Buel wrestles with the organization of his book, not always with complete success. He develops his argument both topically and chronologically, and this approach necessarily entails some overlap. Each chapter begins with a short, suggestive introduction that stimulates interest in what is to follow. The introductions and the captions that introduce internal topical subdivisions do not, however, always serve as a guiding beacon through the difficult and unfamiliar ground he so often traverses. End-of-chapter summaries might have made the wealth of information and insight he presents more accessible to readers who are not on familiar terms with the eighteenth-century economic world.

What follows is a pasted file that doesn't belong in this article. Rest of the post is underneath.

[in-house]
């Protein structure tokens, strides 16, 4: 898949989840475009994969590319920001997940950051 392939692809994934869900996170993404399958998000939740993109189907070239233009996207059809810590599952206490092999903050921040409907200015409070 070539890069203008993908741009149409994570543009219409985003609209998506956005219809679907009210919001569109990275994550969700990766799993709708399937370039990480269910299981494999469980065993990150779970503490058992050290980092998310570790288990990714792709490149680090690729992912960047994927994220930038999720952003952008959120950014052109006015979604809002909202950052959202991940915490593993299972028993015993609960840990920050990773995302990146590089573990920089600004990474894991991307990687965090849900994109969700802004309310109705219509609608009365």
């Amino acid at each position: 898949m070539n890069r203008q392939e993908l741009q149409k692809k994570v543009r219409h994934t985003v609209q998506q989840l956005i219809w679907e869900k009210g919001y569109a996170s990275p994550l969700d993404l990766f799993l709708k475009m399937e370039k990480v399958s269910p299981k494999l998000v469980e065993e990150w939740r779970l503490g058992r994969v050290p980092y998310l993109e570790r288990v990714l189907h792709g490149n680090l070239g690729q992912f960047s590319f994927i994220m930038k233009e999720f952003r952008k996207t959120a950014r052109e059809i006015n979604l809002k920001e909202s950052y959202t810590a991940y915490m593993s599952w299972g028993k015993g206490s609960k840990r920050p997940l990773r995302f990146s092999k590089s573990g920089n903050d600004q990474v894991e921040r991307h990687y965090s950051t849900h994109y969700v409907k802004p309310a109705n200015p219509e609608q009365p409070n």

There are few errors and ambiguities to complain about. The meaning of Buel's statement that "Congressional nonexportation in 1775 also discouraged rice production" (p. 26) is not clear, inasmuch as the Continental Association specifically exempted rice from its nonexportation provisions. His use of "letters of marque" to mean both commissions authorizing the seizure of enemy shipping and vessels engaged both in commerce and in attacks on enemy shipping is confusing. Finally, the concluding date for the Confederation period is omitted on p. 124.